For families looking to experience the Italian countryside, and explore towns and villages tucked into hillsides and along the coast, hiring your own wheels would be the best option. Plan your trip well - Distance Calculator is a good resource for planning your Italian road trip.

Bear in mind though, that the centres of most cities and towns have a Zona Traffico Limitato (ZTL, restricted traffic areas). These zones are marked by a red-rimmed circular road sign giving the hours and days of the limitation and are vigorously enforced, often by police on the ground as well as by cameras. Fines will make it’s way back to you via your car rental company.

Alternatively, leave the planning to a specialist, and opt to join a tour.
Drinking water:Romans are proud of their free-flowing fountains, found throughout the city. They’d tell you Rome’s water is the sweetest in the world, bring a bottle and drink up!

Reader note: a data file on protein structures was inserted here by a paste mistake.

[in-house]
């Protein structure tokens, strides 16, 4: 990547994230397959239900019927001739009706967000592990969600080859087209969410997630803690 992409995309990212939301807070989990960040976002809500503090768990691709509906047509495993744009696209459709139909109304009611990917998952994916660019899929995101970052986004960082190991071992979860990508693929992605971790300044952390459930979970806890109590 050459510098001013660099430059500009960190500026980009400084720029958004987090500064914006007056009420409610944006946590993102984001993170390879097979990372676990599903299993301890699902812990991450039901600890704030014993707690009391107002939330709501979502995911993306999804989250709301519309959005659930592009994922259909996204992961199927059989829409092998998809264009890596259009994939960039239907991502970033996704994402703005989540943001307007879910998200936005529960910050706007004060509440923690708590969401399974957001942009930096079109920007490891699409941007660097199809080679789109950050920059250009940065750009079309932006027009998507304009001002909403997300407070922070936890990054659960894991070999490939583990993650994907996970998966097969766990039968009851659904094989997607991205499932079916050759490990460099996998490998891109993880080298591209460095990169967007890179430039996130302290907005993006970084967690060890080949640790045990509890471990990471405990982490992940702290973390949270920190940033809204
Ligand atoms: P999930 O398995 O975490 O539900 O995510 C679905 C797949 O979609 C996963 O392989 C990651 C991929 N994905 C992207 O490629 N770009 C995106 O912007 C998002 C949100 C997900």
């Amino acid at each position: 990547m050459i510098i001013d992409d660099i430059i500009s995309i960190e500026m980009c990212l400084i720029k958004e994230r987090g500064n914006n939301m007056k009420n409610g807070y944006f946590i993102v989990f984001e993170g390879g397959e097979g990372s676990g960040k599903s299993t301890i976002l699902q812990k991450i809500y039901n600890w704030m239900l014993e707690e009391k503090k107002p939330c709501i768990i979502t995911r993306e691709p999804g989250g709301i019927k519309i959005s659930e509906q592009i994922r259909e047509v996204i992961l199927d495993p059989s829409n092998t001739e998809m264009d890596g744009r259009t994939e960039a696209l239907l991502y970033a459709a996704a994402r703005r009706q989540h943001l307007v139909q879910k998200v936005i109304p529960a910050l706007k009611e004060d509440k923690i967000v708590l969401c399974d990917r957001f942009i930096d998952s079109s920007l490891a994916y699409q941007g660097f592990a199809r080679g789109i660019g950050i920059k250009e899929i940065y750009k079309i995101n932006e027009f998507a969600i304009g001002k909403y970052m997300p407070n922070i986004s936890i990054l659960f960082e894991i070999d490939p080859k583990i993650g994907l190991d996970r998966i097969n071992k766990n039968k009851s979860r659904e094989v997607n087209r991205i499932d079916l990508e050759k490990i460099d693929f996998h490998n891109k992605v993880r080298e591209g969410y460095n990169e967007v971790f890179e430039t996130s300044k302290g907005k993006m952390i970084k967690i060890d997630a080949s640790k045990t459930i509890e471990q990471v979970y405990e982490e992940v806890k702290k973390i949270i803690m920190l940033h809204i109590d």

Outside of Rome though, it is a good idea to stock up on bottled water, though tap water is generally safe to drink. For making formula milk for the little ones though, it might be best to keep to bottled water, which is easily available.
3 Themes for Planning an Italian trip1. The Big Ones
Take in the big sights - Colosseum in Rome, the Leaning Tower in Pisa, the waterways in Venice. Involve the kids when planning the itinerary - you might be surprised with what they come up with.

2. Eat your way through
Italy is a country for food lovers – whether rustic home-cooked fare or elegant, delicate cuisine. Every region has a specialty – Naples claims to be the birthplace of pizzas, Bolognese sauce originated from the city of Bologna. Then there is the gelato - creamy, dense, delicious Italian ice cream. Which is your family’s fave? Tell us all about it here! Plan, and have a feast!

3. Enjoy a festival. Every city and town has its own patron saint, and festivals are held throughout the year in cities and towns, big and small to honor the saints. Plan to be at a town holding a festival during your holiday, and check it out. It will be an interesting, unique experience your kids will remember for a long, long time.